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Sunday, January 1, 2006

Truth And Reality

Photography isn't automatically an accurate way to capture reality even though it looks like it should be

Truth And Reality

Several things have come across my desk recently that tell me that the transition to digital technology is still in the troubled adolescent period. There has become such a fear of digital manipulation in photography that it reminds me of media health scares. Some very real issues are being forgotten, as certain publications that should know better and some photographers have taken extreme positions that claim they're after truth, but actually they're favoring traditional technologies over photographers.

A good example from a fine nature photography book by an excellent photographer includes this note from the photographer: "Nature is reality and truth. My goal in photography is a true and honest documentation of nature; none of my images have been digitally altered or otherwise manipulated." Now, besides this being a divisive and unnecessary statement, it's also quite misleading. Nature may be reality and truth, but photography, in itself, is not.

To say otherwise is to deny the very dualistic nature of photography—a combination of art and technology. Neither can exist without the other. To ensure that the camera (film or digital) better captures the reality of nature, we use many technological aids and gadgets, such as graduated neutral-density filters, to balance tones that we can see, but that the camera cannot. We use flash to highlight things in a scene that the camera wouldn't highlight or to balance a bright background. We use different focal lengths of lenses to change how perspective is seen. These are all manipulations of the scene to make a better and truer photograph.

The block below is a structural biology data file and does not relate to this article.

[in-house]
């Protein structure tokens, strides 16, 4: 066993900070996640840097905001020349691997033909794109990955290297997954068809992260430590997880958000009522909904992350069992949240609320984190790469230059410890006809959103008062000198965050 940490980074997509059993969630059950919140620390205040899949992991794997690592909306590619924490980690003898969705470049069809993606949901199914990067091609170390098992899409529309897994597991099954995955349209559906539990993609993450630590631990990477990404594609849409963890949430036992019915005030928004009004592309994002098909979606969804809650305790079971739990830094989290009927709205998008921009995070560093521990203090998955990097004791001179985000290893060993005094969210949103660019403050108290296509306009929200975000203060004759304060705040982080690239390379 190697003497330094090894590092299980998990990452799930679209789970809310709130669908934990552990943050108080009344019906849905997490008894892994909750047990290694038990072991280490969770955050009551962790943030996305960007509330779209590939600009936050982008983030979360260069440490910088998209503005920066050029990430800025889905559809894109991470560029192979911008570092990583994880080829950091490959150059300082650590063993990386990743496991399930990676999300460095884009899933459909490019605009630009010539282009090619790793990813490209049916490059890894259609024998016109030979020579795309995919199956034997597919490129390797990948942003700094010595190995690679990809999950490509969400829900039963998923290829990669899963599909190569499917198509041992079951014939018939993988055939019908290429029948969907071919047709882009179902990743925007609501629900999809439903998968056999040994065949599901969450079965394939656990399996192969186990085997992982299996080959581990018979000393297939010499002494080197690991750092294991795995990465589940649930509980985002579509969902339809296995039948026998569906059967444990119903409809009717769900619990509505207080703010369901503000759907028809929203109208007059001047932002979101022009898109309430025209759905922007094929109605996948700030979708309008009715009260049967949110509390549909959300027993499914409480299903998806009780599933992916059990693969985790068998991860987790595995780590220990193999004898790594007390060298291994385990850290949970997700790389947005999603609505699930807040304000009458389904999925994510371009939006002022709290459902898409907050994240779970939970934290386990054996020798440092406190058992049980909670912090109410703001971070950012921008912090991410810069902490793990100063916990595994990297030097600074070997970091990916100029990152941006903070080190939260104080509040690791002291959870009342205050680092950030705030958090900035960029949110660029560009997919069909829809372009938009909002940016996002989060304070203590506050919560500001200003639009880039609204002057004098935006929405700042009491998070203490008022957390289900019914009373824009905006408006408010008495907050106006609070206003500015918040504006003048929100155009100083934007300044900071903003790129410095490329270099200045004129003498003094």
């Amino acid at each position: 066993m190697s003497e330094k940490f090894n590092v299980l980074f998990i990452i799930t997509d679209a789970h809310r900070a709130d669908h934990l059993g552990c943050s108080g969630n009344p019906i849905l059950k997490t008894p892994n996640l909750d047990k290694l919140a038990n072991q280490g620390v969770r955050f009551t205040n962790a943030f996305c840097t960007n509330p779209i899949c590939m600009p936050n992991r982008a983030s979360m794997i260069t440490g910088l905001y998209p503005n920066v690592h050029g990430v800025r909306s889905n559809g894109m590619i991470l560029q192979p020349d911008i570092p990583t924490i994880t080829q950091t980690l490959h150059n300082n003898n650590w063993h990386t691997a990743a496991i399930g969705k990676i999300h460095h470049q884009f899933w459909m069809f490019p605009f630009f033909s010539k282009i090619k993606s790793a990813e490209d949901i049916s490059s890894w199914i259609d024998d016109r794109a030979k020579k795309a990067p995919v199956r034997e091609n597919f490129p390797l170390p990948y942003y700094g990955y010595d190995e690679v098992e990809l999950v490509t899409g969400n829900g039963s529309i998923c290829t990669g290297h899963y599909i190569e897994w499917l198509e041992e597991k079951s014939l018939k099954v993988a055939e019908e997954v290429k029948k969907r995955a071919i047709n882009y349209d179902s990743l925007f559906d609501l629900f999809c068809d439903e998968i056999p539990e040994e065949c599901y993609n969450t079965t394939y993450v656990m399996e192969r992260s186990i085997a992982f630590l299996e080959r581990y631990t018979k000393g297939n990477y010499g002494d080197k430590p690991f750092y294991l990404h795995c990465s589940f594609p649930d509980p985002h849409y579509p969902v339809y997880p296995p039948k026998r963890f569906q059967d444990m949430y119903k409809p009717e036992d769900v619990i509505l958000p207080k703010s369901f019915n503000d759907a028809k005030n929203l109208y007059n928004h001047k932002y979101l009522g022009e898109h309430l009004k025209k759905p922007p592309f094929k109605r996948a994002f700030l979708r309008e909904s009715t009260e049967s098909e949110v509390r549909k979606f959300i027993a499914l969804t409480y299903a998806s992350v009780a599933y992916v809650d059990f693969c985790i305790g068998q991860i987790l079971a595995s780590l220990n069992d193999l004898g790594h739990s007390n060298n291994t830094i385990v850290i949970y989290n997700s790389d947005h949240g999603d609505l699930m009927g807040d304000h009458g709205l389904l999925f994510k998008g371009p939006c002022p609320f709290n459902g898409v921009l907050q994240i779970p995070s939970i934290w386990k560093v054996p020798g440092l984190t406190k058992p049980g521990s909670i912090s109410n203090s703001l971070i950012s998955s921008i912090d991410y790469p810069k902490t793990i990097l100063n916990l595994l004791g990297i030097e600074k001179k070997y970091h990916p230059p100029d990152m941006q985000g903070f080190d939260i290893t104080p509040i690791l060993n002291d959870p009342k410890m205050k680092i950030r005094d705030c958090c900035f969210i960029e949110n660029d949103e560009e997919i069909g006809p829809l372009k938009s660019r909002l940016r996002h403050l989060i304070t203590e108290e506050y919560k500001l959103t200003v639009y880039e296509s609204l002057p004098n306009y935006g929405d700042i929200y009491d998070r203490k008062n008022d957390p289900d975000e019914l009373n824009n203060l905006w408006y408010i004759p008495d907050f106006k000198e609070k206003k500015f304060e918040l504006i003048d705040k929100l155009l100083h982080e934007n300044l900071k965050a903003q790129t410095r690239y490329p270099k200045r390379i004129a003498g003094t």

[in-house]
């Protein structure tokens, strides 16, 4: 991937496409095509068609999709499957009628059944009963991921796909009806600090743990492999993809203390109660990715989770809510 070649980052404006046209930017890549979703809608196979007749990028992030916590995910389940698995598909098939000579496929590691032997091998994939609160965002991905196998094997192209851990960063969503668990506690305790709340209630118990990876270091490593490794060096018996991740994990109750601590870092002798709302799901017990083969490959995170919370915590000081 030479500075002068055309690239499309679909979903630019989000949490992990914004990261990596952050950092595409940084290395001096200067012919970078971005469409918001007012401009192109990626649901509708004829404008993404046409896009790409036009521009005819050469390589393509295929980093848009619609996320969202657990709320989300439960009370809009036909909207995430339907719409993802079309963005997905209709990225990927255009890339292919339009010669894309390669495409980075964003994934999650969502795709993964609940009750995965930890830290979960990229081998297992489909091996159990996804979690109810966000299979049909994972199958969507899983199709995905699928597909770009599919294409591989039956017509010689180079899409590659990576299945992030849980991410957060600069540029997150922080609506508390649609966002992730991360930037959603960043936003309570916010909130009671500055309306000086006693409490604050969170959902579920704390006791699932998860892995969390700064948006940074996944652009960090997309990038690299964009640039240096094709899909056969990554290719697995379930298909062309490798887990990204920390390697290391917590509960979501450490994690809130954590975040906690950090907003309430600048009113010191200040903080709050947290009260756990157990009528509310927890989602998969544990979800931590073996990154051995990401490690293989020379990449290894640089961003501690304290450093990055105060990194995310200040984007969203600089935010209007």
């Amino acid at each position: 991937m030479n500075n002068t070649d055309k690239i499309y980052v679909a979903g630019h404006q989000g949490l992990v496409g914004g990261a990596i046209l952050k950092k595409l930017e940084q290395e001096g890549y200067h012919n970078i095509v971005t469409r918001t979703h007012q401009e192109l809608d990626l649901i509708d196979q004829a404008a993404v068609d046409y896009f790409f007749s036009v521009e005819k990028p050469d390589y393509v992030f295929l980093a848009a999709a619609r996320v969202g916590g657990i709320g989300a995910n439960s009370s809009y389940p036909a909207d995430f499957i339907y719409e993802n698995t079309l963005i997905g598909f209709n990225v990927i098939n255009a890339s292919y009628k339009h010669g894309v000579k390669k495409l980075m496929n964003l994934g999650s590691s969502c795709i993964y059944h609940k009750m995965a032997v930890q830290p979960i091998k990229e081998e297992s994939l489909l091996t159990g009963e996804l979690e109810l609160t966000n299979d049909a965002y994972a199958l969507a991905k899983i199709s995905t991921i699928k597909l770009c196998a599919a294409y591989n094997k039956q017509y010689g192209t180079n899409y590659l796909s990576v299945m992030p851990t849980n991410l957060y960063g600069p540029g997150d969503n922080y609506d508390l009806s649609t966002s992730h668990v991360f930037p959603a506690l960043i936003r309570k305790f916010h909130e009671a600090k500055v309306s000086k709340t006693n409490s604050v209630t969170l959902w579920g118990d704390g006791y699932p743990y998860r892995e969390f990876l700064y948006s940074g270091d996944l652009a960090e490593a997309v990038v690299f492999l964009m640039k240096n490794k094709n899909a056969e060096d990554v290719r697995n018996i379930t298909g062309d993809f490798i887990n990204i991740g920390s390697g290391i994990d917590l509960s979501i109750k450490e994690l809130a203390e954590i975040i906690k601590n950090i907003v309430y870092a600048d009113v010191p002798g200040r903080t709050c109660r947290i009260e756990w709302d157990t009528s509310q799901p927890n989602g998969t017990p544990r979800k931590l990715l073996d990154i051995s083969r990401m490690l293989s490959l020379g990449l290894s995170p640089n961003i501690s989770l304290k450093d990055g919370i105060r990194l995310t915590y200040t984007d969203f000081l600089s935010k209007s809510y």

I find it odd, however, that an arbitrary line has now been drawn. Technological manipulations of the scene done at the time of the photograph are "okay," yet technology used after the photograph was taken in service of making a more truthful image aren't, according to a number of conservative photographers and publications. It's almost as if they can understand the technology and it has been around a long time, it's okay, but new stuff that they don't understand is strictly taboo.



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